The Pirates drafted Tyler Glasnow in the fifth round of the deep 2011 draft, and was viewed primarily as an interesting project at that point. The team gave him a bonus of $600K to keep him from attending the University of Portland, although he did not pitch in his draft year. He was assigned to the Pirates' rookie level affiliate in 2012, making his professional debut in mid-June. Over his 11 appearances there, he struck out 40 batters, walked 16 and allowed just 19 hits over 34 innings pitched. Promoted to their short-season affiliate in State College, Glasnow made one final start there where he struck out four and walked one over a four-inning outing. His overall performance that year moved him onto the prospect radar, with Baseball America ranking him as their #19 prospect in the system and Baseball Prospectus putting him all the way up at #8.
The Pirates sent him to full season ball for the 2013 season, and anyone who didn't have him on their radar was practically forced to put him on the radar at that point. He made 24 starts for Low-A West Virginia, striking out 164, walking 61 and allowing just 54 hits. He would have won the ERA title (2.18) in the Sally League that year, but only threw a total of 111.1 innings. The walk total was concerning, but if he's not allowing hits and striking out that many batters, you'll take that.
Moved up to High-A Bradenton last year, Glasnow went out and showed that the performance was no fluke. While throwing more innings (up to 124 in Bradenton), he maintained similar strikeout, walk, and K:BB ratios (11.4, 4.1, and 2.75) and still wasn't allowing many hits (just 74). The Pirates sent him to the Arizona Fall League to get some more innings, and he made four starts there with another 9+ innings with 13 strikeouts and six walks. So far in 2015 Glasnow has made two starts at AA Altoona, allowing one run in 11 innings pitched with 13 strikeouts and just 4 walks.
Glasnow is an imposing figure on the mound, standing at 6'8" and weighing 225 lbs. Looking at him physically, he just looks like a big guy, complete with long arms that help his pitches appear to come from closer to the plate than they already do. He has an easy, smooth delivery that he repeats fairly well, although he has shown struggles with his release point and can have issues keeping everything synced up from start to finish. Overall his build bodes well for a starter's workload, and can potentially be a 200+ inning starter each year.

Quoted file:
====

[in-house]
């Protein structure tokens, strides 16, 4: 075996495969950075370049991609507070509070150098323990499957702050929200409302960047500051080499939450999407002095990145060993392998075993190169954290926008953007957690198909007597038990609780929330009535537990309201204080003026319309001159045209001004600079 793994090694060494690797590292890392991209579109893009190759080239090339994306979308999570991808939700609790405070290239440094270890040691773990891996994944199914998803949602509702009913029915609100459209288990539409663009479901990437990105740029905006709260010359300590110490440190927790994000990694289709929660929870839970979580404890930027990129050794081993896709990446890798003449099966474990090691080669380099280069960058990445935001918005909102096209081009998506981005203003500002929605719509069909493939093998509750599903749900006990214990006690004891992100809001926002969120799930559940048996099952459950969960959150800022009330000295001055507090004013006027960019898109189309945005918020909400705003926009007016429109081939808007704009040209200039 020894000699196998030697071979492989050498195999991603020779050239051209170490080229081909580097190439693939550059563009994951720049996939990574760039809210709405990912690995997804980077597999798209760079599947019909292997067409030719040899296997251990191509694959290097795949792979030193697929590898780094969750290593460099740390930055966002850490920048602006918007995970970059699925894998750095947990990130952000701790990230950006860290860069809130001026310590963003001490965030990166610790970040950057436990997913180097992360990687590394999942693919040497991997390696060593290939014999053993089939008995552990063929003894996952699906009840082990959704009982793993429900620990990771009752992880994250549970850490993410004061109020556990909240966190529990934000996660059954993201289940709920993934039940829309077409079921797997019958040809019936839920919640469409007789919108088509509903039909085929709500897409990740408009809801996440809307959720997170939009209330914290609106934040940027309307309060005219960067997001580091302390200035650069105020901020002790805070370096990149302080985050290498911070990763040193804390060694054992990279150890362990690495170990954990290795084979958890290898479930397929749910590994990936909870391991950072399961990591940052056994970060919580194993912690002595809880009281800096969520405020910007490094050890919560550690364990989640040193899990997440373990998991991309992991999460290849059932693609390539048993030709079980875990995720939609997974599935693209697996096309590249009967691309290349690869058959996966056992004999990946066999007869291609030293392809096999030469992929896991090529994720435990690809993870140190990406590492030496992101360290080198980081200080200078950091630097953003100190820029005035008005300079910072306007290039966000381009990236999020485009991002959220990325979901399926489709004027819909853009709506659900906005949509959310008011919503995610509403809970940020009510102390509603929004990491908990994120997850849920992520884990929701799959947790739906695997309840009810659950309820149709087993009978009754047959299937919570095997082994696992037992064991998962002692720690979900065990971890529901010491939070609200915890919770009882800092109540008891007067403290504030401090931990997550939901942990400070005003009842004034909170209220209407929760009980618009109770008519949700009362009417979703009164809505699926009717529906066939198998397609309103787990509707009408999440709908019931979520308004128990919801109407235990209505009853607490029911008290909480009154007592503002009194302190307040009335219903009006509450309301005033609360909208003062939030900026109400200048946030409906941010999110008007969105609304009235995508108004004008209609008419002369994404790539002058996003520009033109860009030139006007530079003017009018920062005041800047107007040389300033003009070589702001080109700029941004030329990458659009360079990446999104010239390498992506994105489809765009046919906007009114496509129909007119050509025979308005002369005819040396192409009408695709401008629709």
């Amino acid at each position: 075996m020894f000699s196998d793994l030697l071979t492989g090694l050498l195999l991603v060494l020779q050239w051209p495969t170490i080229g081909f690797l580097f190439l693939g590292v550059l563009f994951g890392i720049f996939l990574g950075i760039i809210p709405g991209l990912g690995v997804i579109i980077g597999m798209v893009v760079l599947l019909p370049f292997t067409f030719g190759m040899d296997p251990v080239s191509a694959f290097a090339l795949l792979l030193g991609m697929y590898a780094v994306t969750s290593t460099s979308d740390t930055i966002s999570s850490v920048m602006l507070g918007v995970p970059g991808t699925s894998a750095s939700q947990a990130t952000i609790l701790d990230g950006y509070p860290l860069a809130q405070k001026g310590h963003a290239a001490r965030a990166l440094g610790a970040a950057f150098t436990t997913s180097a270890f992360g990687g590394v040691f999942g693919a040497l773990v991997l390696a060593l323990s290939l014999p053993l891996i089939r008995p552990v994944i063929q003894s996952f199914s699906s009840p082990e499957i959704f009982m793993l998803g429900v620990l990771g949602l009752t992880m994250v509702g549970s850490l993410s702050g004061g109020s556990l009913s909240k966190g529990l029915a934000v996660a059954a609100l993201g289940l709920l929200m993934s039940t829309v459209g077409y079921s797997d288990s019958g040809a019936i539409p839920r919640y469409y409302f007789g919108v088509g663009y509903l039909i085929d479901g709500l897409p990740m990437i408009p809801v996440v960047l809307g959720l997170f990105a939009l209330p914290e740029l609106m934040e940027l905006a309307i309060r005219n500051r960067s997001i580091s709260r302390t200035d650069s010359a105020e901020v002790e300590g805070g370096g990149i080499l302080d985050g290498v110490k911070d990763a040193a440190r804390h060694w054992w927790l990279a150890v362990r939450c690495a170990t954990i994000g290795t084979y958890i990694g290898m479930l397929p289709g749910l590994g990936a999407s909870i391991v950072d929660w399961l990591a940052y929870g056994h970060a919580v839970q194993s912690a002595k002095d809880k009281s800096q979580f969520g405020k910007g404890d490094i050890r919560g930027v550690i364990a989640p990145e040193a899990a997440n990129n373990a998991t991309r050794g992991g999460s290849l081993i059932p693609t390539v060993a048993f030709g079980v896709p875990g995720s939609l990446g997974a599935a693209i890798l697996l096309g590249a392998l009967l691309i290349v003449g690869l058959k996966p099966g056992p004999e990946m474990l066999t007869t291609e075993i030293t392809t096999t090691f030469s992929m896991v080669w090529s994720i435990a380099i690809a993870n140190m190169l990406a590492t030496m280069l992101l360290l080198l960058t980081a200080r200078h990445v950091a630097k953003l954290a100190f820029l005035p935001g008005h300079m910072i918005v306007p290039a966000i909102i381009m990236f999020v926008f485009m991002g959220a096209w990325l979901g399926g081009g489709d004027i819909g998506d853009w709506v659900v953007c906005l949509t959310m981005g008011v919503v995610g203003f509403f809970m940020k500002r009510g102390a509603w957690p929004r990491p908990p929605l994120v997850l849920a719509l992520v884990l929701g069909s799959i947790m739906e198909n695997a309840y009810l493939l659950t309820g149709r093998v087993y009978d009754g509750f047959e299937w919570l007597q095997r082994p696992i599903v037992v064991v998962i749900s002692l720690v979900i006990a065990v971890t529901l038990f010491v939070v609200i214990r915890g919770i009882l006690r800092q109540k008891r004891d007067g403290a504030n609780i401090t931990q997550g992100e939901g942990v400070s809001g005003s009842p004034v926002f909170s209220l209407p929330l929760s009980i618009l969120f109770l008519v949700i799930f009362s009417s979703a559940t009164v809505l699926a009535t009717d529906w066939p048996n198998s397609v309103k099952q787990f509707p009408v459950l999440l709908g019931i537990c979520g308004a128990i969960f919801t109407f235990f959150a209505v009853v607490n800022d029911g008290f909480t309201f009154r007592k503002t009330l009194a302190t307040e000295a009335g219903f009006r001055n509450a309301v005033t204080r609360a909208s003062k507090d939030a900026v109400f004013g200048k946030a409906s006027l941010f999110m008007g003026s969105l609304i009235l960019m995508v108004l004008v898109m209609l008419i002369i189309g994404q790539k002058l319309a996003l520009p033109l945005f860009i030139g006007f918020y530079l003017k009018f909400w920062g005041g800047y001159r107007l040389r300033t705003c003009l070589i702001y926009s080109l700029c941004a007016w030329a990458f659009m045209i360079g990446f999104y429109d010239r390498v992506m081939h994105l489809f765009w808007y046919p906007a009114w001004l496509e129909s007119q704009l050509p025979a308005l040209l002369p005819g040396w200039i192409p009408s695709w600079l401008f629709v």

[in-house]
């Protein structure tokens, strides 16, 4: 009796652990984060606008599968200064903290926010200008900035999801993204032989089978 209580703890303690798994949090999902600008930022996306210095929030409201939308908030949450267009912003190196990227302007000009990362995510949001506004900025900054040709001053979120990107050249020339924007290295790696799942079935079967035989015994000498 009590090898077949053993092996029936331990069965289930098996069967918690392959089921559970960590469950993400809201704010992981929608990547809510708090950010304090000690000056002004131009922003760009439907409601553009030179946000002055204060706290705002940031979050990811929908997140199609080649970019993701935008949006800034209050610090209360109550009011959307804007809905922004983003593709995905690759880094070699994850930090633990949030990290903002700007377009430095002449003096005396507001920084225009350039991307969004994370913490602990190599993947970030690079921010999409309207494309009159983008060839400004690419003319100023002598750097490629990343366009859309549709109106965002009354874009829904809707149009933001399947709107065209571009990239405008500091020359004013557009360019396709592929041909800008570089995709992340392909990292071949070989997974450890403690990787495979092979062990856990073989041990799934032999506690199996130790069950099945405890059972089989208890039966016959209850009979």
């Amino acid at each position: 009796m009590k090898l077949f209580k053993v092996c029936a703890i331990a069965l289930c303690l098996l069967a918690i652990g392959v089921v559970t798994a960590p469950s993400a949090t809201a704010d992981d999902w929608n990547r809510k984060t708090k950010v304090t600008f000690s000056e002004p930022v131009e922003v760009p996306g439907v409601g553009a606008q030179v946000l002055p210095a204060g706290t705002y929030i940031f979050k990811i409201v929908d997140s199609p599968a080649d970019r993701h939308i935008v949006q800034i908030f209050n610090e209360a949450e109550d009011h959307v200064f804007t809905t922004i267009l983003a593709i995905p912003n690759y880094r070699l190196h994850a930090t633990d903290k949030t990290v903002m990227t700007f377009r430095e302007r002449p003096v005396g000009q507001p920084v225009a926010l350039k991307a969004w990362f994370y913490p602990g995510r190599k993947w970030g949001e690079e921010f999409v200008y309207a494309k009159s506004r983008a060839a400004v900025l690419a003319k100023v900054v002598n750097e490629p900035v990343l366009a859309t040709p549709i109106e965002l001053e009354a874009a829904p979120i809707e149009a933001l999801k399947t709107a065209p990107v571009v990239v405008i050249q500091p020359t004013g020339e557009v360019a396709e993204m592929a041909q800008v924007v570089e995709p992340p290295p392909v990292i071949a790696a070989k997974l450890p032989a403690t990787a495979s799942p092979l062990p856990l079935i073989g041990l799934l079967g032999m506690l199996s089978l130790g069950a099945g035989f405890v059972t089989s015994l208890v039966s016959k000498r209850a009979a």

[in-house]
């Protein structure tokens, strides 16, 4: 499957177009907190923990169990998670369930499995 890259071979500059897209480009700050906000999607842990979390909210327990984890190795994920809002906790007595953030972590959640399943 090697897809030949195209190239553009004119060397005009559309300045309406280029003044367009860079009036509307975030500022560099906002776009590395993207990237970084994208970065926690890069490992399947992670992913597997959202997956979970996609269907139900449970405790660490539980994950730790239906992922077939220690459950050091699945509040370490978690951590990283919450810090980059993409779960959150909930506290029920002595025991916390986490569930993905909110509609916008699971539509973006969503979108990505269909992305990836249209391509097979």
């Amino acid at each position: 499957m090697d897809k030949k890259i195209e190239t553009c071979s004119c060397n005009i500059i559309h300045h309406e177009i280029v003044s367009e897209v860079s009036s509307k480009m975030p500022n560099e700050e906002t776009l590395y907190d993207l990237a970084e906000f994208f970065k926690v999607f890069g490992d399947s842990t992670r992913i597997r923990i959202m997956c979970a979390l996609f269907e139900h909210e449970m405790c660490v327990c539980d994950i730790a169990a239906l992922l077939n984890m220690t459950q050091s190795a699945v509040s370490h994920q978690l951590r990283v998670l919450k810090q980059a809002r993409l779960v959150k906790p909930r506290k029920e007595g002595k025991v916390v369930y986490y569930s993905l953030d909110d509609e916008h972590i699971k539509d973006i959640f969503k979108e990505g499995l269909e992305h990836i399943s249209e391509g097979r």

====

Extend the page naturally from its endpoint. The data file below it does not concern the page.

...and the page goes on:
His three-pitch mix can make Glasnow a potentially elite starting pitcher for fantasy owners. His best pitch is his fastball, an elite offering that sits in the low-to-mid 90's and is capable of touching as high as 99 at times. The pitch can get late movement, and overall can simply overpower hitters at the minor league level. His ability to command the pitch can suffer at times, but this seems to be more an issue with his release point and potentially trying to reach back for a little more velocity. Here's a nice example of one he located well on Friday night:
His second-best offering, a nasty curveball, is thrown in the high 70's to right around 80 MPH and has some rather evil downward break. When he commands the pitch well, it can be absolutely devastating in combination with the fastball (see below). There have been concerns about his ability to throw the pitch consistently for strikes, as opposed to being a chase offering. This is something that the Pirates have had him working on, and early reports seem to be positive from both the Arizona Fall League and his first two starts. Overall, it rates as a plus offering that should be a high strikeout potential pitch.
His third pitch, a changeup, lags behind the first two in terms of development, and actually didn't seem to throw very many during his start on Friday (hence the lack of any video of it). If it develops into the average offering that many believe it can be, it can make him that top-tier starting pitcher. Reports on the pitch have improved with each year, and I'll be very curious to see how it is used as the season progresses.
Glasnow will likely stay at AA for most of the season, but could see time at AAA if he pitches well and it would not surprise me if he was brought up toward the end of the season to be used as a power arm out of the bullpen down the stretch. Even with that a possibility, I think that unless he goes out and dominates as a starter this year, he likely returns to the minor leagues in 2016, but is the first call should the Pirates need a starter then. The team has Liriano and Morton under contract for 2016 already, with Cole, Locke and Worley all under team control as well. Add in the potential for Jameson Taillon to return to AAA soon as well, and a clear path for Glasnow next year isn't there just yet.
There are still things for Glasnow to work on, but the future is very bright for him and his fantasy owners. I can see a potential starting pitcher who provides 200+ strikeouts, 200+ innings pitched with a solid ERA and decent WHIP. There is risk to his WHIP depending on how well he can limit his walks, but with the upside he has in strikeouts you likely take the good with the bad there. I think he is established in the majors by the 2017 season, and helping Taillon and Cole lead the Pirates' rotation.